Commissioning critical facilities has become the accepted practice. Almost every data center built, expanded, or modified today undergoes at least some level of formal commissioning. Most projects encompass full-service commissioning, beginning at the design phase or earlier and continuing through formal acceptance and testing, including closeout documentation and operating staff training. But like the rest of the capital project, commissioning ends when the facility gets accepted by the owner and the project is deemed complete.

There is a new trend, however, to extend the concept of “third-party commissioning” to include the commissioning of the facility’s management organization and associated operations and maintenance programs of critical facilities. This is not to be confused with what is typically referred to as “continuous commissioning,” which is focused on the nuts and bolts of critical infrastructure (which is of course a best practice). OPx is applying the commissioning process to the programs and staff required to manage and execute the day-to-day, week-to-week, and year-to-year activities necessary to ensure sustained operations for the life of the facility. Operational commissioning, or OPx, involves engaging third-party validators to oversee and manage the design, development, implementation, documentation, and staff training on the site specific facilities management processes and programs.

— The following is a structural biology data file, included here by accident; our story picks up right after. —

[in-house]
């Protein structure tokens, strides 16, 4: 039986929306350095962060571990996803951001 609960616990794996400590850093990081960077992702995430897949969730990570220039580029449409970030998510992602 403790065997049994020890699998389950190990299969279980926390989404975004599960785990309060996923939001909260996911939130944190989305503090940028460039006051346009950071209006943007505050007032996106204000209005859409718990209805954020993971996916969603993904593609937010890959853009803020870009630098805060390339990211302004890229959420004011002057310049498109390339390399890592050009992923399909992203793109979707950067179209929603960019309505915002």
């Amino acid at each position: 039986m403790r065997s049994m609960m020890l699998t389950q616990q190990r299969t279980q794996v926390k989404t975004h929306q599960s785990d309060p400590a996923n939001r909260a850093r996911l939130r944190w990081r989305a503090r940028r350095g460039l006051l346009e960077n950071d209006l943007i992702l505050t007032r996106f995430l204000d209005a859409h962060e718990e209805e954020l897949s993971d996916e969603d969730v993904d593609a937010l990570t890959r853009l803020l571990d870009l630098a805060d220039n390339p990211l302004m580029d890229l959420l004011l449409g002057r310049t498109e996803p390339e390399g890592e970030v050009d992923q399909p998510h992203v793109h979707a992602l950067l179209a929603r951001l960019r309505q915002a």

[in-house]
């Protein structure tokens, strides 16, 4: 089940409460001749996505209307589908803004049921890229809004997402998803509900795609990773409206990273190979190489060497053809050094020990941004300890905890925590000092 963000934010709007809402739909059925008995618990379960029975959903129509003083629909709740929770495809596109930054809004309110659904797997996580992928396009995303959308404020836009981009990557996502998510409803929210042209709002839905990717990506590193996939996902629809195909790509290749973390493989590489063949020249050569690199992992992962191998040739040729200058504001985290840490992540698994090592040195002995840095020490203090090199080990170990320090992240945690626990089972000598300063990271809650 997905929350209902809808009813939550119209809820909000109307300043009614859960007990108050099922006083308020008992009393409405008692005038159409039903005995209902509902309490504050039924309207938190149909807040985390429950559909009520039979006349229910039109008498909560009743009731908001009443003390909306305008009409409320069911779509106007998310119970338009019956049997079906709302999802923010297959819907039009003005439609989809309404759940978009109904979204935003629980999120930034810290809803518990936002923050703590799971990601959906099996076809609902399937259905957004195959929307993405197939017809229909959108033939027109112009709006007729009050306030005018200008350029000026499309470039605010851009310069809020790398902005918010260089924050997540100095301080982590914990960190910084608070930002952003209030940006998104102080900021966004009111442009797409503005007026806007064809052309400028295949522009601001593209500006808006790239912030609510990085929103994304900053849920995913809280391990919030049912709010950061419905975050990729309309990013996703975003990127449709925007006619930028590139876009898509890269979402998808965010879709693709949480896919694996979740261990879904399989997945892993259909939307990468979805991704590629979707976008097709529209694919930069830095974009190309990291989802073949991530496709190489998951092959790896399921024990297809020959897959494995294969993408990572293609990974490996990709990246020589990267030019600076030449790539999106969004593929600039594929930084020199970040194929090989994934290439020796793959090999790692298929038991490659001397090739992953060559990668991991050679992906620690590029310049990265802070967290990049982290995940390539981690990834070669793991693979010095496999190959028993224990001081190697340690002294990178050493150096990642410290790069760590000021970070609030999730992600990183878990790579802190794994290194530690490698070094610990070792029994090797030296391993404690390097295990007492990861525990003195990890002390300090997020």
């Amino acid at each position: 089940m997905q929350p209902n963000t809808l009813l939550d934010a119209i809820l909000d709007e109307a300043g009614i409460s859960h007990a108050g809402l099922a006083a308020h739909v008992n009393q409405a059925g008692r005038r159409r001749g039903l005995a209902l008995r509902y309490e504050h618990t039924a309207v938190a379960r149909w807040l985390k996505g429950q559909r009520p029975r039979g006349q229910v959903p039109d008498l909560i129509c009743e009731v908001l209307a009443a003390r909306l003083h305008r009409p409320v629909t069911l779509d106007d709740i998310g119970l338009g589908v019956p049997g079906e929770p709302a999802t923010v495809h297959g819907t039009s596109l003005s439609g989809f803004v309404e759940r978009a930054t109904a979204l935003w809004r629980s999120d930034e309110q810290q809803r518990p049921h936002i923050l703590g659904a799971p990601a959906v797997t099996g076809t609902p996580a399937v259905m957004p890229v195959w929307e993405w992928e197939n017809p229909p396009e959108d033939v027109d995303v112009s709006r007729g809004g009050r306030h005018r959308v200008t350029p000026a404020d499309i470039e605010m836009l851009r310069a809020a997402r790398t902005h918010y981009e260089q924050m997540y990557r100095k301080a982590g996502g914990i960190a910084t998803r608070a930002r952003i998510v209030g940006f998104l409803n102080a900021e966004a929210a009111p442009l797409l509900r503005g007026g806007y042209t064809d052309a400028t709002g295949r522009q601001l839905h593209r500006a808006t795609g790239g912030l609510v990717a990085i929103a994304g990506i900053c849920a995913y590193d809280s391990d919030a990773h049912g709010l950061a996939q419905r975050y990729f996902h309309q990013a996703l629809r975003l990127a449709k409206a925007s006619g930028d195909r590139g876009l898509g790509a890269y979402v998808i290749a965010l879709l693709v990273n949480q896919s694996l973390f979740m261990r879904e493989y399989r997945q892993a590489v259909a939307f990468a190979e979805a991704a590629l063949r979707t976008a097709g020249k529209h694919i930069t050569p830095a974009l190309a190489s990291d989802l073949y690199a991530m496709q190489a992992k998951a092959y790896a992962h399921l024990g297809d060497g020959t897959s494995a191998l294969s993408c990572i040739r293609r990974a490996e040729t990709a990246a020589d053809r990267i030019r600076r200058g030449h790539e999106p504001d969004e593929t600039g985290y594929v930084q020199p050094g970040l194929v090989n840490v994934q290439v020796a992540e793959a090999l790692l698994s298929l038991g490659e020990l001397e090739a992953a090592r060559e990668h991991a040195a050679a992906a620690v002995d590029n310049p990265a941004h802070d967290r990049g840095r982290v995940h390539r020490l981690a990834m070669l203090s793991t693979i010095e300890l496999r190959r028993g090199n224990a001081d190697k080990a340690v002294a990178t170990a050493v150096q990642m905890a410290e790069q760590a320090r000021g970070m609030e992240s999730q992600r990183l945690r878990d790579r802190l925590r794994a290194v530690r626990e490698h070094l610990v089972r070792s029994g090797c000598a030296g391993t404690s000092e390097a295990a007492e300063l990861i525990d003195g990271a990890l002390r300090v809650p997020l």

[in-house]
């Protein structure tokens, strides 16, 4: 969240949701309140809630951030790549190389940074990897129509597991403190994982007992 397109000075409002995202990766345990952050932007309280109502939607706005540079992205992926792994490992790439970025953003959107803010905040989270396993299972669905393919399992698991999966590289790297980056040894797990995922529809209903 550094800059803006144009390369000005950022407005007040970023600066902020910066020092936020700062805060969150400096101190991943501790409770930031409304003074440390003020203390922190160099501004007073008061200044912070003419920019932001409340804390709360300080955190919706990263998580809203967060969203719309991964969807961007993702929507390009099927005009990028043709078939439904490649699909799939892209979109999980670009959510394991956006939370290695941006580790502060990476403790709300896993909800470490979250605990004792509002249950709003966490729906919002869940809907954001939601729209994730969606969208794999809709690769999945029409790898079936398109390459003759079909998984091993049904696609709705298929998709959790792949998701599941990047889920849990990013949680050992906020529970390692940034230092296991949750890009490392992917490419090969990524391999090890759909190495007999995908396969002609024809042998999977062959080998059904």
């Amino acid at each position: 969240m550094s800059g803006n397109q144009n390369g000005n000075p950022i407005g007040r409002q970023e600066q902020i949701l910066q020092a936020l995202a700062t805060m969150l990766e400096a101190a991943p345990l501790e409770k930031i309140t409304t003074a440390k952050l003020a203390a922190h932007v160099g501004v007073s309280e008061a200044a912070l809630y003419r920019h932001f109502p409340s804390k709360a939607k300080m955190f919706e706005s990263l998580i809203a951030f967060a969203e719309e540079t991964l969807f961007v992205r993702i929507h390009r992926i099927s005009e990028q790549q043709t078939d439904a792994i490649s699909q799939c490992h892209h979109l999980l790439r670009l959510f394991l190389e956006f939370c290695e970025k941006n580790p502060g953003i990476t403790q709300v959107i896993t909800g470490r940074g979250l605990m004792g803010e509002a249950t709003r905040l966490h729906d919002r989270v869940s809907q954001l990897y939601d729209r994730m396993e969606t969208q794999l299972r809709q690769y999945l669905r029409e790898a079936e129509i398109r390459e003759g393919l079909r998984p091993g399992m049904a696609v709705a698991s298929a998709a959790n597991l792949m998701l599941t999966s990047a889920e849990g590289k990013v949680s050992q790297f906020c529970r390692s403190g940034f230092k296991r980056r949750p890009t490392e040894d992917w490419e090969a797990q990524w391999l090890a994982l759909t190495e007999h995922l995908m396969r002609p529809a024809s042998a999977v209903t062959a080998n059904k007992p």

OPx commissioning uses a similar process to ensure that appropriate facilities management processes are delivered to support a facility as is typically employed to commission the facility infrastructure. Ideally, this process begins with a formal “programming” phase to define clear facility management goals and expectations in the form of requirements and key performance indicators (KPIs), which get translated into operations and maintenance (O&M) strategies and processes. This is followed by a development phase, where programs and procedures are constructed that will be used to direct and control how the facility will be operated and maintained to satisfy the programmed requirements.

The acceptance phase is where the developed programs are implemented via a “pilot” program that includes formal testing and debugging of the associated processes and procedures. Discrepancies and issues are tracked to closure just as is done with typical commissioning. And just as formal training and documentation are required when commissioning infrastructure, the facilities management processes and policies must be documented and the respective operating staff trained on how to use and comply with the programs and procedures.

OPx commissioning should result in the delivery of a site specific “playbook that documents the basis for facilities management of the site.” The playbook is organized and structured for ease of use, and in and of itself is a strong training aid for both new management and remedial training of existing management. The playbook begins with a basis-of-operations document, which is to facilities management what the basis-of-design is to the design of the physical facility. It lists, describes, and defines the requirements and performance criteria that the facilities management processes, programs, and procedures will be based upon, along with the acceptable level of performance (KPA) that allows management to objectively measure actual O&M results and compare to expected results. The playbook at a minimum should include:

•Basis-of-operations (Facilities operations performance standards and policies)

Risk management and reliability assurance program

• Forensic root-cause analysis and incident reporting

• Business continuity / disaster recovery

• Short-circuit, arc-flash, and grounding

• Key performance indicators (KPIs) and performance measurement

• Continuous process improvement (CPI) program

• Facilities management organization and staffing program

• Staff organization, shifts, and minimum coverage